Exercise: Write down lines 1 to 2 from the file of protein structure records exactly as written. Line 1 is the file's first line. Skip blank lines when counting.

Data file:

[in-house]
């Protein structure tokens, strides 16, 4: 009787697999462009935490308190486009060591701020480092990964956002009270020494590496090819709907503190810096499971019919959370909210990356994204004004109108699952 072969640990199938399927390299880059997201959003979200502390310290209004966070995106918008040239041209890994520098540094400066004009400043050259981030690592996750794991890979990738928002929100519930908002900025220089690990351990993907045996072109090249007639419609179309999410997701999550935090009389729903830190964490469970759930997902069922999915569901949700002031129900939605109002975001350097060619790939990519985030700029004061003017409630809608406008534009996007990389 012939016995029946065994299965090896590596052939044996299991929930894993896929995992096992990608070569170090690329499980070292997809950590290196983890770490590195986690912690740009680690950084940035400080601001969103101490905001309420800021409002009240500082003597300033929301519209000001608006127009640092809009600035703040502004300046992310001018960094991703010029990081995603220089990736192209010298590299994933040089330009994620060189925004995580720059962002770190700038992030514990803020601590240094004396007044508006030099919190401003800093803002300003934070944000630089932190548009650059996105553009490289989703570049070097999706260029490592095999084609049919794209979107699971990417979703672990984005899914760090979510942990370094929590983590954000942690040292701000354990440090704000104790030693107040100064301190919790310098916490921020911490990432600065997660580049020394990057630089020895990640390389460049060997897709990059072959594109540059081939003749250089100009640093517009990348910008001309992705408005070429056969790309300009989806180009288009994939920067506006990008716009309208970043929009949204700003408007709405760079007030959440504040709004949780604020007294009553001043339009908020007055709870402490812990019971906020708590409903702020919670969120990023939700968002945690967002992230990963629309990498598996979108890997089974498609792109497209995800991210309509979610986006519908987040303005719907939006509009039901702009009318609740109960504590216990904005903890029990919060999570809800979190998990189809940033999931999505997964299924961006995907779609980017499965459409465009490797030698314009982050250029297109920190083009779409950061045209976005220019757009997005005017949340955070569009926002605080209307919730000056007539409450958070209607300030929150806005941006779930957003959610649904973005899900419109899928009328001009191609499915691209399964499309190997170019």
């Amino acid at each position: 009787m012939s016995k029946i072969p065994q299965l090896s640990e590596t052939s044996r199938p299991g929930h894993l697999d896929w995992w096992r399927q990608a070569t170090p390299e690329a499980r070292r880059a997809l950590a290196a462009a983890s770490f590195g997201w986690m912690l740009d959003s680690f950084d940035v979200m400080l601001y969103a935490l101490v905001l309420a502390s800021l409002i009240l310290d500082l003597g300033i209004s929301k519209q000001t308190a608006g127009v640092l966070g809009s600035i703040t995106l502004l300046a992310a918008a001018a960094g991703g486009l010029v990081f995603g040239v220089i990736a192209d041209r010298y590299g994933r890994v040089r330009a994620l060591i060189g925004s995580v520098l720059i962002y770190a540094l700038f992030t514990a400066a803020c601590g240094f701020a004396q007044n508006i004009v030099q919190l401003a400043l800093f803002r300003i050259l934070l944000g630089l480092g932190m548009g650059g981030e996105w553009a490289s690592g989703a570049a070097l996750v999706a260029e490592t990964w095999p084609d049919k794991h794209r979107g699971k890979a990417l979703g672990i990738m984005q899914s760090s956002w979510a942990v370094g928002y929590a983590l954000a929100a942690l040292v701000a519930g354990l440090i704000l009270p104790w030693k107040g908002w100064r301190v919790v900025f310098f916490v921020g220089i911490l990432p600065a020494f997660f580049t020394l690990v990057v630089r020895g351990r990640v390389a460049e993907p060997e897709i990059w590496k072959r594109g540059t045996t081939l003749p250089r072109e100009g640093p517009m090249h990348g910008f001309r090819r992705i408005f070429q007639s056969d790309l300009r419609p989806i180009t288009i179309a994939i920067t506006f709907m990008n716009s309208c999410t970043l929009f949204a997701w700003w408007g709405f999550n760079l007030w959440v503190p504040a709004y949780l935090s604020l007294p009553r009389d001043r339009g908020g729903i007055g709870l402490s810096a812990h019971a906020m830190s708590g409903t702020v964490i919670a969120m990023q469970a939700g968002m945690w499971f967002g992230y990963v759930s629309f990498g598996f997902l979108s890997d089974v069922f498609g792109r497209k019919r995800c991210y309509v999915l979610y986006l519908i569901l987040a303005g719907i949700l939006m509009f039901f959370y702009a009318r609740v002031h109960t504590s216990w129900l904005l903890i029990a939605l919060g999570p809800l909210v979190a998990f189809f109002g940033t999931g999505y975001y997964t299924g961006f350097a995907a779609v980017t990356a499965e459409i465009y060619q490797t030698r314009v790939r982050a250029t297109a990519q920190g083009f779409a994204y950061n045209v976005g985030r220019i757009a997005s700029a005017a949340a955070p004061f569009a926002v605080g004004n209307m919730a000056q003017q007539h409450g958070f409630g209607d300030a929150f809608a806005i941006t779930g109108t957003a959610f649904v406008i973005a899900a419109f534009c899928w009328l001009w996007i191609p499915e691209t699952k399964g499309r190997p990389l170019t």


[in-house]
């Protein structure tokens, strides 16, 4: 009787697999462009935490308190486009060591701020480092990964956002009270020494590496090819709907503190810096499971019919959370909210990356994204004004109108699952 072969640990199938399927390299880059997201959003979200502390310290209004966070995106918008040239041209890994520098540094400066004009400043050259981030690592996750794991890979990738928002929100519930908002900025220089690990351990993907045996072109090249007639419609179309999410997701999550935090009389729903830190964490469970759930997902069922999915569901949700002031129900939605109002975001350097060619790939990519985030700029004061003017409630809608406008534009996007990389 012939016995029946065994299965090896590596052939044996299991929930894993896929995992096992990608070569170090690329499980070292997809950590290196983890770490590195986690912690740009680690950084940035400080601001969103101490905001309420800021409002009240500082003597300033929301519209000001608006127009640092809009600035703040502004300046992310001018960094991703010029990081995603220089990736192209010298590299994933040089330009994620060189925004995580720059962002770190700038992030514990803020601590240094004396007044508006030099919190401003800093803002300003934070944000630089932190548009650059996105553009490289989703570049070097999706260029490592095999084609049919794209979107699971990417979703672990984005899914760090979510942990370094929590983590954000942690040292701000354990440090704000104790030693107040100064301190919790310098916490921020911490990432600065997660580049020394990057630089020895990640390389460049060997897709990059072959594109540059081939003749250089100009640093517009990348910008001309992705408005070429056969790309300009989806180009288009994939920067506006990008716009309208970043929009949204700003408007709405760079007030959440504040709004949780604020007294009553001043339009908020007055709870402490812990019971906020708590409903702020919670969120990023939700968002945690967002992230990963629309990498598996979108890997089974498609792109497209995800991210309509979610986006519908987040303005719907939006509009039901702009009318609740109960504590216990904005903890029990919060999570809800979190998990189809940033999931999505997964299924961006995907779609980017499965459409465009490797030698314009982050250029297109920190083009779409950061045209976005220019757009997005005017949340955070569009926002605080209307919730000056007539409450958070209607300030929150806005941006779930957003959610649904973005899900419109899928009328001009191609499915691209399964499309190997170019």